English 138: Internet Culture
Spring 2012

Hours: MW 430-530 and by appt
408-551-1921 hjulien@scu.edu

CONNECTION & AUTOBIOGRAPHY IN DIGITAL CULTURE. This course explores major issues of the digital public sphere, including self presentation, identity and sociability. It fulfills several pathways, the university core technology requirement, the advanced writing requirement, and the rhetoric and writing requirement for English majors. There are two hypertext projects, a midterm and a final.

Books ordered:
Nancy Baym, Personal Connections in the Digital Age

Jane McGonigal, Reality is Broken: Why Games Make Us Better and How
They Can Change the World

Leah Lievrouw, Alternate and Activist New Media

Rebecca MacKinnon, Consent of the Networked: The Worldwide Struggle
for Internet Freedom

You should arrange to buy or borrow paper copies of these books; I do not allow tablets or laptops in class except during media composition exercises.

M 4.2 Introduction. Exercise: sketch your “networked self”--the web of associations, interests, passions, and commitments through which you acquire & express your individuality, emphasizing the institutions, organizations, and groups that structure and support your beliefs, interests and values. Plan a website devoted to one aspect of your networked self. This is your personal hypertext project.

This should express an aspect of your "networked self” and involve some form of research/information gathering (broadly construed). You should include at least 1800 words of your own writing. This can be a service project for an organization with which you're involved, or a fan site for an author, band, or sports team that you admire. It can be creative writing, an autobiographical essay, a travelogue, family genealogy project, or a tribute to a relative who has passed away. It can be an annotated edition of a favorite text, such as a poem, song lyric, or photograph.

Ideally it will explore a conflict or issue to which you feel personally connected, rather than uncritically celebrate a personal connection. You will probably want to link this hypertext project to a personal home page, which you can use as a hub for your other projects for this class, pages for other interests, schoolwork, career needs (such as a resume, recommendations, or writing sample) etc.

Begin by writing the splash page on a plain piece of paper, indicating any images you plan to add and underlining the places you think links are appropriate. If you don't have the links you need to move on, re-write. Then, on new pieces of paper, create the pages to which you projected links on the front page. Write the text and describe the images you imagine for these pages. Indicate further links—and create the next layer of pages, as before. Keep going until you have a paper model of a functioning website. Consider: what sort of navigation bar would help readers navigate this site?

W. 4.4 Discuss Baym chapter 4, "Communities & Networks." Exercise in class: Complete a paper mock-up draft of your Personal Hypertext Project including the full text and images you would like to use for a site of 8-10 web pages and 1800 words (equiv 4-5 double-spaced linear pages).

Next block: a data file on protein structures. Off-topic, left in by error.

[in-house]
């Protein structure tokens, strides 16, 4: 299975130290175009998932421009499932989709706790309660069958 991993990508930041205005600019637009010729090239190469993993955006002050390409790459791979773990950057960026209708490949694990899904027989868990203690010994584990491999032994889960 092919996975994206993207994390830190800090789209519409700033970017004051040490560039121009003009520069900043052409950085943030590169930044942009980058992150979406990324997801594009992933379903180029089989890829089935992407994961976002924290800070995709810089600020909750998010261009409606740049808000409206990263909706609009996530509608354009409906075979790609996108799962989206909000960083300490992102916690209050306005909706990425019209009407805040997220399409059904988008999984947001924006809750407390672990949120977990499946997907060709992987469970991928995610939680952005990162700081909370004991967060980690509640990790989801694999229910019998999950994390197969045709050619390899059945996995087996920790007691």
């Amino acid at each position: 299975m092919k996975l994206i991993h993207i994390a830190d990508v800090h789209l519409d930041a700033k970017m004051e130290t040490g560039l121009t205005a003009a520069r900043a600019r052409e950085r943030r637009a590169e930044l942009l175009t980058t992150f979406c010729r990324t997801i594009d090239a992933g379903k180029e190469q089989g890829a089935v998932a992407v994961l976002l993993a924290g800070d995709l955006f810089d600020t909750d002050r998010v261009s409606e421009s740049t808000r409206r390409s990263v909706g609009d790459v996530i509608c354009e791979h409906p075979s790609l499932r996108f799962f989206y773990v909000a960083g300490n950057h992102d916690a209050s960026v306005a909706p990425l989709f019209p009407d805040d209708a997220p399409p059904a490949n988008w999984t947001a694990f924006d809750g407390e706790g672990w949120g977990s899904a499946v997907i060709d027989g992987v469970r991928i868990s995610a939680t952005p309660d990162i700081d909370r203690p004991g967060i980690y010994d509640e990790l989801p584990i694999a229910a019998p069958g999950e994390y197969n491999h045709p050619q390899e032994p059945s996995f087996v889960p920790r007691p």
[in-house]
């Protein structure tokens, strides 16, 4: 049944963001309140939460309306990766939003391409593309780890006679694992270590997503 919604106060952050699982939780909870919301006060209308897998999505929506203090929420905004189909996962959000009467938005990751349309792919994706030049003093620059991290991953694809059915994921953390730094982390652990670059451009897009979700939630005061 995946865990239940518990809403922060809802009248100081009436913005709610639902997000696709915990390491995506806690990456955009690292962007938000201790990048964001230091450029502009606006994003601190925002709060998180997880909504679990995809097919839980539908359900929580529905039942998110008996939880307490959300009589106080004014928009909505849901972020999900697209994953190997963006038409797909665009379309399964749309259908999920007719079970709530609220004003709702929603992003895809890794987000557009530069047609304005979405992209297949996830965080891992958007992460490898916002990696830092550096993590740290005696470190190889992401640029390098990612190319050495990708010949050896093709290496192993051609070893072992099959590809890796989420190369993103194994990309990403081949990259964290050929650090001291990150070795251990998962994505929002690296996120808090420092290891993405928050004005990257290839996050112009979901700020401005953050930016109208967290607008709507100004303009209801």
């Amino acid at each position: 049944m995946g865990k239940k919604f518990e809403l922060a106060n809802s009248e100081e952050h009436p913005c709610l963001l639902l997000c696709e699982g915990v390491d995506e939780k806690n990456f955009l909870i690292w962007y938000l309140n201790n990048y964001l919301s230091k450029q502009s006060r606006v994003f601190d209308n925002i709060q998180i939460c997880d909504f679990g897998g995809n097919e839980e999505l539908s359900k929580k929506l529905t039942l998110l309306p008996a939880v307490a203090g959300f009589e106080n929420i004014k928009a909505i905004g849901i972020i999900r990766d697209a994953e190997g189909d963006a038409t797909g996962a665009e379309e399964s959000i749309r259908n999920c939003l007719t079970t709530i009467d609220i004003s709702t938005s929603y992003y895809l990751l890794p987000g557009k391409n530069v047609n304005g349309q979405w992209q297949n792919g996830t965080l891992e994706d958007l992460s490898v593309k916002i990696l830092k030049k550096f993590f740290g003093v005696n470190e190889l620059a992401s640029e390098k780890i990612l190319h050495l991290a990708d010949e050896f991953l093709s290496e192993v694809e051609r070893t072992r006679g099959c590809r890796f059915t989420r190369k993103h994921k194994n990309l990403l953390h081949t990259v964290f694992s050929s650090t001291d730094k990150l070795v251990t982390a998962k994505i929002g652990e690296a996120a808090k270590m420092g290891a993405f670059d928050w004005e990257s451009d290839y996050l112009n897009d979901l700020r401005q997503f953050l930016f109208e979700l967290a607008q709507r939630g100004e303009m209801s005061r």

Homework. Try to comprehensively redesign your still-on-paper Personal Hypertext Project. Add new pages. Revise the writing, image selection, organization and typography. Add a page with a 300 word essay linking to your design inspiration for the revision. Don't worry if you can't remember how to publish: create and save the pages in Kompozer. If you're having problems with the program, create the pages on paper and store the images/text/etc on your thumb drives and assemble the pages in class.

For design inspiration, explore the Webby Awards, plus former students here and here, and Gube's 20 Fresh and New Design Galleries and 10 Unusual Places to Get Design Inspiration.

For typography, view Gube, 20 Websites with Beautiful Typography and use a search engine to explore font image generators such as interactimage.com. Try using a font image generator to create unique and appropriate headlines for your site.

M 4.9 Web Authoring Tutorial MEETS IN LIBRARY MULTIMEDIA LAB (MML), FIRST FLOOR. Publish your personal hypertext projects, using the images and text you brought to class on your flash drives. Gloria Hofer will lead this section. NB: this class is almost impossible to make up. Attendance is mandatory.

W 4.11 0 Web Authoring Tutorial Part 2. MEETS IN LIBRARY MULTIMEDIA LAB (MML), FIRST FLOOR.

M 4.16 Discuss Baym chs 1&2. Brief discussion of creative commons and the use of an image credit and link to the source page for borrowed noncopyrighted images. HW: publish complete first drafts of personal hypertext (8-10 web pages, 1800 words). Use Gube for design inspiration and get publishing assistance from Gloria Hofer or Technology Training's student lab assistants. These students are available every Sunday through Thursday evening from 7-10 pm in the Harrington Learning Commons Multi-Media Lab. They are also available Monday and Thursdays for daytime consultations in Room 203. See the website for more about hours and locations. Email: tescobar@scu.edu

W 4.18 Workshop published, complete first draft of personal hypertexts.

M 4.23 Baym 5&6. Discuss final personal hypertexts.

W. 4.25 Lievrouw ch 1

M 4.30 Lievrouw ch 2. Begin discussion of reading on class blog.

W. 5.2 Lievrouw chs 3 and 6

M 5.7 MacKinnon chs 3 and 8. Brainstorm midterm hypertext

W. 5.9 McGonigal Introduction and ch 1 Draft midterm hypertext.

M 5.14 Midterm hypertext due

W 5.16 McGonigal chs 3 and 6

M 5.21 McGongigal chs 11-14; brainstorm final hypertext.